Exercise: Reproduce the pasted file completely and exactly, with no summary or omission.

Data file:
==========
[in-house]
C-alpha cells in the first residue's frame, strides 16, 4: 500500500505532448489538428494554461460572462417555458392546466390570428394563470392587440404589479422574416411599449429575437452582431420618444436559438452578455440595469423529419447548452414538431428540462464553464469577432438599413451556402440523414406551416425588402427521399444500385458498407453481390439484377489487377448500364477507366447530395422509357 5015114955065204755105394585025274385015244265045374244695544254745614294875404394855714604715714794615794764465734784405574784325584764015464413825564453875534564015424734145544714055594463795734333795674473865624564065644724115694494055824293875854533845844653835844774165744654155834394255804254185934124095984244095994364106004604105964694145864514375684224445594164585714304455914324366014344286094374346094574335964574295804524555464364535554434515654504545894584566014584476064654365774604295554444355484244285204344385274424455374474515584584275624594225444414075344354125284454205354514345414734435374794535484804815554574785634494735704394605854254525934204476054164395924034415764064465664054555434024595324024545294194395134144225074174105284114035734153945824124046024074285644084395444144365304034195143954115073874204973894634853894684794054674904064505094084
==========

[in-house]
C-alpha cells in the first residue's frame, strides 16, 4: 500500500505532448489538428494554461460572462417555458392546466390570428394563470392587440404589479422574416411599449429575437452582431420618444436559438452578455440595469423529419447548452414538431428540462464553464469577432438599413451556402440523414406551416425588402427521399444500385458498407453481390439484377489487377448500364477507366447530395422509357 5015114955065204755105394585025274385015244265045374244695544254745614294875404394855714604715714794615794764465734784405574784325584764015464413825564453875534564015424734145544714055594463795734333795674473865624564065644724115694494055824293875854533845844653835844774165744654155834394255804254185934124095984244095994364106004604105964694145864514375684224445594164585714304455914324366014344286094374346094574335964574295804524555464364535554434515654504545894584566014584476064654365774604295554444355484244285204344385274424455374474515584584275624594225444414075344354125284454205354514345414734435374794535484804815554574785634494735704394605854254525934204476054164395924034415764064465664054555434024595324024545294194395134144225074174105284114035734153945824124046024074285644084395444144365304034195143954115073874204973894634853894684794054674904064505094084